Lambs Born in Time for Easter

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UPPER AUGUSTA TOWNSHIP -- The saying goes, "March comes in like a lion and goes out like a lamb."

A lot of lambs were born in March and April at a farm in Northumberland County.

It's a busy time of year at Owens Farm near Sunbury. In fact, owner Caroline Owens says it's the busiest time of the year because it is what is known as "lambing season" -- a four-week time span when lambs are born.

"It's all timed so that we can have the lambs out on grass as soon as possible," said Owens.

This year, there are more than 200 new lambs. Caroline and her husband David let them run and play in a grassy field. They tell Newswatch 16 lambing season usually runs through the end of March.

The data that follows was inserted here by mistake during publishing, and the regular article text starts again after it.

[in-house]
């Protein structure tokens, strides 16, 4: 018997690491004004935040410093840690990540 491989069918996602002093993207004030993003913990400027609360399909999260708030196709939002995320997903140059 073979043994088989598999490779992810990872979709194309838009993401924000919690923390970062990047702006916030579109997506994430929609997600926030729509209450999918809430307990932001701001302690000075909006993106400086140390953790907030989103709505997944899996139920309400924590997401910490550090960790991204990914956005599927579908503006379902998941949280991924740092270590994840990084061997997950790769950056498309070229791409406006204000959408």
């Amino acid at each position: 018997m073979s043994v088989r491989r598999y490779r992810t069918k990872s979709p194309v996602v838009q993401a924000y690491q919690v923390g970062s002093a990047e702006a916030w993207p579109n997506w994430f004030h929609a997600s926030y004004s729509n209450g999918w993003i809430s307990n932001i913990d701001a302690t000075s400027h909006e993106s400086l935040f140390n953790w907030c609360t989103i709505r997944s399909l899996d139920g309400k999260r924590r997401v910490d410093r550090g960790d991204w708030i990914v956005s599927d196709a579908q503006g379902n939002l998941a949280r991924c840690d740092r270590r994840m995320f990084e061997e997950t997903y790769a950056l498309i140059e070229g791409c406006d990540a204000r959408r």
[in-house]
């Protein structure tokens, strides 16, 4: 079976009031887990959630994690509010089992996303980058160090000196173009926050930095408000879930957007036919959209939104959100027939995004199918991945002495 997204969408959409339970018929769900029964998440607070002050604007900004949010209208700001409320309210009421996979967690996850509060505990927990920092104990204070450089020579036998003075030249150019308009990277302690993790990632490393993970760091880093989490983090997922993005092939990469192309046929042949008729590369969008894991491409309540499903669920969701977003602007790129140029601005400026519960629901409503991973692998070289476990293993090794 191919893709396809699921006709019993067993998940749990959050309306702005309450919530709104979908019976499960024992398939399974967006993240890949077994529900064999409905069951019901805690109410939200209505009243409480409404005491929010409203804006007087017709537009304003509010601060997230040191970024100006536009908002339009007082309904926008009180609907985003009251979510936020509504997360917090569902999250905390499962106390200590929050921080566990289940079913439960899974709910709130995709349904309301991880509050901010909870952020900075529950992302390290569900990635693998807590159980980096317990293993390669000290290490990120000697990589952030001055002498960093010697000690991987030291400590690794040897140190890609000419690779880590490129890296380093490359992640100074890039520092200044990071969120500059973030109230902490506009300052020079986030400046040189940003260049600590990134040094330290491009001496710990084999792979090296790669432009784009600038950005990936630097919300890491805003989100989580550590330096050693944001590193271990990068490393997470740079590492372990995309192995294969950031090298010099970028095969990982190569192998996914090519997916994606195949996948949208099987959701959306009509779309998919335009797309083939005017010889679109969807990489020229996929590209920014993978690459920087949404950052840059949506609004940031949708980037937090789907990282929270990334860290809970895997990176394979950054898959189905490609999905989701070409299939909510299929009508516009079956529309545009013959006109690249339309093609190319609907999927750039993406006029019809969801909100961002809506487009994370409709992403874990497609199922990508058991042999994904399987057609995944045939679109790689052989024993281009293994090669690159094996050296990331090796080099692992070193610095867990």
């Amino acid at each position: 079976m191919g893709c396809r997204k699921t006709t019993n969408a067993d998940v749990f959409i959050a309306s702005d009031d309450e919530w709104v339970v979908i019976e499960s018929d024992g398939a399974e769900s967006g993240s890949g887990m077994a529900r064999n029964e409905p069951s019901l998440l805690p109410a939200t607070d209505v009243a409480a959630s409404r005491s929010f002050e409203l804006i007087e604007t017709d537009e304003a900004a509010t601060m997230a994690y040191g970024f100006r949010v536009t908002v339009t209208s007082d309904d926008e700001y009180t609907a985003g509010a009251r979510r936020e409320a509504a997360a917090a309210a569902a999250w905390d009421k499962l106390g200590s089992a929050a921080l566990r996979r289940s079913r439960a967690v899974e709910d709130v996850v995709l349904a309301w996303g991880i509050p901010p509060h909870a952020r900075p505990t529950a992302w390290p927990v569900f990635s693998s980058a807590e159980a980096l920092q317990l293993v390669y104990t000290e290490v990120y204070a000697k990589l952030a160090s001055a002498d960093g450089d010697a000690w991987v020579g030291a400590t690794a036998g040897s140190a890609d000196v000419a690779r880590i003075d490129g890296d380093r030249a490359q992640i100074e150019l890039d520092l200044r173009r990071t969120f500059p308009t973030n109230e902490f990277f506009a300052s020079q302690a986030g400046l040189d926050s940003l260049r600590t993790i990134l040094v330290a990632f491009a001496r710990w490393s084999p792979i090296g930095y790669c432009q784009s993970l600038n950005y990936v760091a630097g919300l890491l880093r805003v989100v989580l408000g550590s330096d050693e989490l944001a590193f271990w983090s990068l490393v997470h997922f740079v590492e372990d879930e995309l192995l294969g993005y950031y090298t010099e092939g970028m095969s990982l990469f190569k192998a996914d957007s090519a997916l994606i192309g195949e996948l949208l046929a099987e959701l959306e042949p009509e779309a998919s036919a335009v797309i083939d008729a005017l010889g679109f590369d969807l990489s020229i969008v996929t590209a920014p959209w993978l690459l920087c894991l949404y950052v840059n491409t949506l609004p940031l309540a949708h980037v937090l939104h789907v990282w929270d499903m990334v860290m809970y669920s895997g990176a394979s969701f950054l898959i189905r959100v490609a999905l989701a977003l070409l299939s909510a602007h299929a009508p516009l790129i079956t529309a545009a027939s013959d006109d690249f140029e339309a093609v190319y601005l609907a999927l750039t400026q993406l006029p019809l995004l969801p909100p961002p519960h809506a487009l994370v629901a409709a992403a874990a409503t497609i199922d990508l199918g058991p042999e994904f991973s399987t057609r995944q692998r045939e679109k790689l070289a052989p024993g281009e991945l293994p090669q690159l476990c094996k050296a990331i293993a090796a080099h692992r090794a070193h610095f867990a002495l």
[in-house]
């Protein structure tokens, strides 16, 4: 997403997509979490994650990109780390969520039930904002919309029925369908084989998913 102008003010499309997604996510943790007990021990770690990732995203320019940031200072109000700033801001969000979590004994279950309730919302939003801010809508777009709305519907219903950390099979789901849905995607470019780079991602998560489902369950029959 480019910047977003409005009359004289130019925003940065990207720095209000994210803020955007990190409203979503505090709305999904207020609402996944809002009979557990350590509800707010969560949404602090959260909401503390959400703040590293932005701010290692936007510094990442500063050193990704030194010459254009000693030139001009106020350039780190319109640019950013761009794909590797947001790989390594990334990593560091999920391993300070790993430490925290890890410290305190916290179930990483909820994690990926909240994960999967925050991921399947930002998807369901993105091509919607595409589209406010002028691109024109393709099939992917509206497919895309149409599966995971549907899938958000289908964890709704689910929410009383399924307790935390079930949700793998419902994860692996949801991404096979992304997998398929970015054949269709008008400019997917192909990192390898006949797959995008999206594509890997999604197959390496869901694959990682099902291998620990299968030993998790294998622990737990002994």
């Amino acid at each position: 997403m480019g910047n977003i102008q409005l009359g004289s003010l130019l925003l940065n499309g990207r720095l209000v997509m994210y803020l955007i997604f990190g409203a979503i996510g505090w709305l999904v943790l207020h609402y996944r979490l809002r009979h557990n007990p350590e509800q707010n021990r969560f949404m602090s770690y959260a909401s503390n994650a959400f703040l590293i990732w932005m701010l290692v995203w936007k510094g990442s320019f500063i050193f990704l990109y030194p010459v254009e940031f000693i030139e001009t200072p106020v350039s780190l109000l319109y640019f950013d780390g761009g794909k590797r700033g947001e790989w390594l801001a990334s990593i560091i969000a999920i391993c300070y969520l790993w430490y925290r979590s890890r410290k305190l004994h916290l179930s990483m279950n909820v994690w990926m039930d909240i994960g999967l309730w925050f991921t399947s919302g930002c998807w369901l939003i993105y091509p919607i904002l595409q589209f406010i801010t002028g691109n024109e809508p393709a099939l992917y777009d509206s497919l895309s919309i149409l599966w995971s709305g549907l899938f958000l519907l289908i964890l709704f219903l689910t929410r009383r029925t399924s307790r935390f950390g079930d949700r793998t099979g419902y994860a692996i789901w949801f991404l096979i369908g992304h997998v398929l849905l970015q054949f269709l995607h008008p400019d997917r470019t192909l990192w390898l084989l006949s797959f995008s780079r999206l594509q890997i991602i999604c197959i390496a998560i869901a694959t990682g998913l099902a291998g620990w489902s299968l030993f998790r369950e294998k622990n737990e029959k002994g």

Even though lambing season is officially over, the family got a surprise delivery Thursday night when one of the sheep gave birth.

Owens says the baby may have been trying to hold out for Easter but there won't be any lambs born on Easter this year. Caroline tells Newswatch 16 that she and her husband David love sharing the lambing experience with other people, so much so that they offer overnight stays during that four-week period.

"It was pretty much a natural that when we had an extra building here that we offered it up for farm stays."

A family from Maryland was staying at the farm when Newswatch 16 stopped by. They were in the area to visit relatives in Danville.

"We were looking around for something unusual to stay and we're in the countryside and we were lucky to find the Owens Farm," said Catherine Plaisant.

When families stay at the farm, they get to interact with the lambs and watch the sheep give birth.

"It was a lot more than I expected," said Plaisant. "It's a fairly big farm and seeing, what around 200 lambs? It's like, 'whoa!'"

Owens Farm is open to the public April through November for tours.

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